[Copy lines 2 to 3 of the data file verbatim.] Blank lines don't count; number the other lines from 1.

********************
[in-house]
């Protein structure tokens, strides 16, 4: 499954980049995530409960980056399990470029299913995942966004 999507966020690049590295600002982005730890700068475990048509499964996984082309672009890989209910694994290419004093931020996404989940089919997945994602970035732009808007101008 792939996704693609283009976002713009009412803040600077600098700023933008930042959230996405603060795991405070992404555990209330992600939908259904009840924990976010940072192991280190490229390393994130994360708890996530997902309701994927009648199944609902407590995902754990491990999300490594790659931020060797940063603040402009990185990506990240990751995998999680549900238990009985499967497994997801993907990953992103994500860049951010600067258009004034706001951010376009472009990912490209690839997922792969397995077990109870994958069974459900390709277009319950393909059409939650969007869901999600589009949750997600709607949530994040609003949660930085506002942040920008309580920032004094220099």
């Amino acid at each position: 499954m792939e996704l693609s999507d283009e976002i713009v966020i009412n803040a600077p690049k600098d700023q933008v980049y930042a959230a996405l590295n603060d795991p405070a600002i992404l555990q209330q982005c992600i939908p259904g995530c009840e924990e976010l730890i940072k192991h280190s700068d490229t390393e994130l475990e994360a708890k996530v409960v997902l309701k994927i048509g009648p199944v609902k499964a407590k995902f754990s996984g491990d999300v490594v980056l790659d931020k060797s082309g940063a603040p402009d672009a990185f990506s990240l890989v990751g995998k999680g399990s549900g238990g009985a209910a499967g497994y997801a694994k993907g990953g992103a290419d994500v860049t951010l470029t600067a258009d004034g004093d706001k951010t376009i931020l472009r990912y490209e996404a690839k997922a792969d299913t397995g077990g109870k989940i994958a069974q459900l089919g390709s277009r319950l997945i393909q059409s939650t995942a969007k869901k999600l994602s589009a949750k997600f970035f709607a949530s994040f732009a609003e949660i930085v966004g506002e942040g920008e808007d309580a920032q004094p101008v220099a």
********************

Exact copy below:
């Protein structure tokens, strides 16, 4: 499954980049995530409960980056399990470029299913995942966004 999507966020690049590295600002982005730890700068475990048509499964996984082309672009890989209910694994290419004093931020996404989940089919997945994602970035732009808007101008 792939996704693609283009976002713009009412803040600077600098700023933008930042959230996405603060795991405070992404555990209330992600939908259904009840924990976010940072192991280190490229390393994130994360708890996530997902309701994927009648199944609902407590995902754990491990999300490594790659931020060797940063603040402009990185990506990240990751995998999680549900238990009985499967497994997801993907990953992103994500860049951010600067258009004034706001951010376009472009990912490209690839997922792969397995077990109870994958069974459900390709277009319950393909059409939650969007869901999600589009949750997600709607949530994040609003949660930085506002942040920008309580920032004094220099």
């Amino acid at each position: 499954m792939e996704l693609s999507d283009e976002i713009v966020i009412n803040a600077p690049k600098d700023q933008v980049y930042a959230a996405l590295n603060d795991p405070a600002i992404l555990q209330q982005c992600i939908p259904g995530c009840e924990e976010l730890i940072k192991h280190s700068d490229t390393e994130l475990e994360a708890k996530v409960v997902l309701k994927i048509g009648p199944v609902k499964a407590k995902f754990s996984g491990d999300v490594v980056l790659d931020k060797s082309g940063a603040p402009d672009a990185f990506s990240l890989v990751g995998k999680g399990s549900g238990g009985a209910a499967g497994y997801a694994k993907g990953g992103a290419d994500v860049t951010l470029t600067a258009d004034g004093d706001k951010t376009i931020l472009r990912y490209e996404a690839k997922a792969d299913t397995g077990g109870k989940i994958a069974q459900l089919g390709s277009r319950l997945i393909q059409s939650t995942a969007k869901k999600l994602s589009a949750k997600f970035f709607a949530s994040f732009a609003e949660i930085v966004g506002e942040g920008e808007d309580a920032q004094p101008v220099a």